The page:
The twin shocks of the fast-spreading coronavirus and lingering oil price war are snuffing the life out of Canada’s energy industry. Oil sand producers can still generate cash for operations if the U.S. benchmark West Texas Intermediate (WTI) price holds at $37 per barrel. Last week, however, the price fell below $10.
There’s little space left to breathe for the world’s fourth-largest oil supplier. Suncor Energy (TSX:SU)(NYSE:SU), the largest integrated oil company in Canada, finds itself in a hellish situation. If the whipping continues, the company might get buried deep in the oil sands.
Alberta is known as the Saudi Arabia of North America. One of the province’s gems is Suncor. The company is the top operator in the region with low production costs and boasts of long-life reserves. But investors, including hedge funds, are suddenly shunning this shareholder-friendly stock.
In the energy sector, Suncor is the gold standard when it comes to capital discipline and giving back to shareholders. Unfortunately, the coronavirus and the Saudi-Russia oil war are erasing the image.
The shares of Suncor have tumbled by 39.7% last week and have fallen by 63.8% since its high of $44.48 on January 14, 2020. As of this writing, this energy stock is trading at only $16.07 per share, and the year-to-date loss is 61.92%. The yield has risen to 11.62%, but analysts aren’t sure if Suncor should keep the dividends due to the virus.
The energy sector is receiving the worst beating. The oil and gas industry in Alberta in particular is in limbo. Many of the multiple oil sand projects will not move forward. The government gave Suncor permits for the Meadow Creek East and Meadow Creek West projects.
Even before the virus outbreak and oil price war, Suncor announced that it would defer project constructions until 2023 at the earliest. If Suncor completes both projects, the anticipated annual production capacity is between 80,000 and 120,000 barrels per day (bpd). Likewise, the facilities will operate for 40 years or more.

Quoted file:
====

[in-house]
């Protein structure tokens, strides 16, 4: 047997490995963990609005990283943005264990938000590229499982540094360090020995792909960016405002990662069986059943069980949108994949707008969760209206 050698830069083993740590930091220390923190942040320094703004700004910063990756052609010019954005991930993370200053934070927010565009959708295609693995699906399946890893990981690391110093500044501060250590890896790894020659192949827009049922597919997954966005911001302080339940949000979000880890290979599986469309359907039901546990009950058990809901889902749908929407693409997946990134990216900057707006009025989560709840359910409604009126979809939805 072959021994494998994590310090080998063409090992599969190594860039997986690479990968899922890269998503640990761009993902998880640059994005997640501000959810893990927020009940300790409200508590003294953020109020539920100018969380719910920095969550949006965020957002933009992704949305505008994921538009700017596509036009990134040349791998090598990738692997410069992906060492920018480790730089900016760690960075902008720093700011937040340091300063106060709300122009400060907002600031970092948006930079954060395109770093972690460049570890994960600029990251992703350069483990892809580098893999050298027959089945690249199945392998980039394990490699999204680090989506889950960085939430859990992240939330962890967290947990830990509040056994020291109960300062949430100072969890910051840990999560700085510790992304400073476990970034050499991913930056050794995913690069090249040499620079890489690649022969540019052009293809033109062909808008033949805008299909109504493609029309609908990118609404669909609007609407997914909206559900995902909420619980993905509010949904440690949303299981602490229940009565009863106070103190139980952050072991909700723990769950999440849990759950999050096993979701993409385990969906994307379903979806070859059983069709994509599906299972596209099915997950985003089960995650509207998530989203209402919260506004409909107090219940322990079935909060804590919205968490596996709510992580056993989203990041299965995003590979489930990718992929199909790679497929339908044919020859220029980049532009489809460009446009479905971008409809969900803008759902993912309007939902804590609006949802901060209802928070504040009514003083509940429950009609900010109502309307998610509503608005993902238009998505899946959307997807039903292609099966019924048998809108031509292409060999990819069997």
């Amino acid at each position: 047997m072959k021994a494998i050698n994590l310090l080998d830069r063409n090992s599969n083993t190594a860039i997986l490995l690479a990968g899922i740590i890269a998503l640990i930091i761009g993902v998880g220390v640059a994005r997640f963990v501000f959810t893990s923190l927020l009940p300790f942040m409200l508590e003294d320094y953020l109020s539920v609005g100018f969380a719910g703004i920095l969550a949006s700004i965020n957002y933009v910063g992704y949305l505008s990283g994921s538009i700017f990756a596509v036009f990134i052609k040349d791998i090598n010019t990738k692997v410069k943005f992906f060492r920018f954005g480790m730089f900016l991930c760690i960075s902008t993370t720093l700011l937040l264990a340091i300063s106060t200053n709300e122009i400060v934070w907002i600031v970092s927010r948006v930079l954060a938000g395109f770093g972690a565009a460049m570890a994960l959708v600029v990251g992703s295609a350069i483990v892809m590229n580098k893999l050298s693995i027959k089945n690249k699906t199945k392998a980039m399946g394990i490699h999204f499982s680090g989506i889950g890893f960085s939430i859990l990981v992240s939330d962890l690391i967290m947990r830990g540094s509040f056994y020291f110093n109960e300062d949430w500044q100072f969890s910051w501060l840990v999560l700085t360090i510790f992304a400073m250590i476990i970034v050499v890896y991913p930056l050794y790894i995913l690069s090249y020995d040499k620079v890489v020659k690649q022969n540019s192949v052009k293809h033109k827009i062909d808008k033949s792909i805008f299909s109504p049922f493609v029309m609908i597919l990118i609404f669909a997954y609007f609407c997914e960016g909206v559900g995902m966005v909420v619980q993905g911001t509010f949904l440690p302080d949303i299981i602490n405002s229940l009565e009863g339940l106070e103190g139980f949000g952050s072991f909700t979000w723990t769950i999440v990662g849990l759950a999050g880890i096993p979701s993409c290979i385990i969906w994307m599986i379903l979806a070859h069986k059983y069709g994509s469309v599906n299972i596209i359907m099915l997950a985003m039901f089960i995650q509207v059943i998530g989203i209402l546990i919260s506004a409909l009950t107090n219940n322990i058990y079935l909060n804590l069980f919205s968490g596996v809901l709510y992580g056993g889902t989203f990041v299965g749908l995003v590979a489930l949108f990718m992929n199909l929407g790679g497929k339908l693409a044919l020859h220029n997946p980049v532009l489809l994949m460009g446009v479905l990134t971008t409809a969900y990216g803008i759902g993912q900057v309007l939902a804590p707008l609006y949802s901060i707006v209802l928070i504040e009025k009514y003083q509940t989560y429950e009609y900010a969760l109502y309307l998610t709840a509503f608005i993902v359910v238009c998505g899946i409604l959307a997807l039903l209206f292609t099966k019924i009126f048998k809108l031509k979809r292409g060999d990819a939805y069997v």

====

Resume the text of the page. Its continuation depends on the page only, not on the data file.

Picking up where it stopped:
Despite the heightened volatility in the oil market, Suncor remains an ideal investment for the long term. Many smaller industry peers are living on a day-to-day basis. Suncor has the opportunity to buy a cluster of assets if these companies can no longer fight to survive.
Suncor is carefully evaluating future projects. According to its CEO Mark Little, the company is paying particular attention to the current environment of volatile commodity prices and market access challenges. Management also anticipates government intervention into crude markets.
Strong to overcome the crisis
People are witnessing extraordinary times. Under normal conditions, the oil sands exploration risk and costs to Suncor are zero. Suncor spends no more than 40% of its annual cash flow to sustain its oil production. Also, there’s no reserve risk because of its nearly limitless reserve life.
Suncor should be able to get through this ordeal. It is financially formidable to endure a market downturn and friendly enough to sustain robust dividends.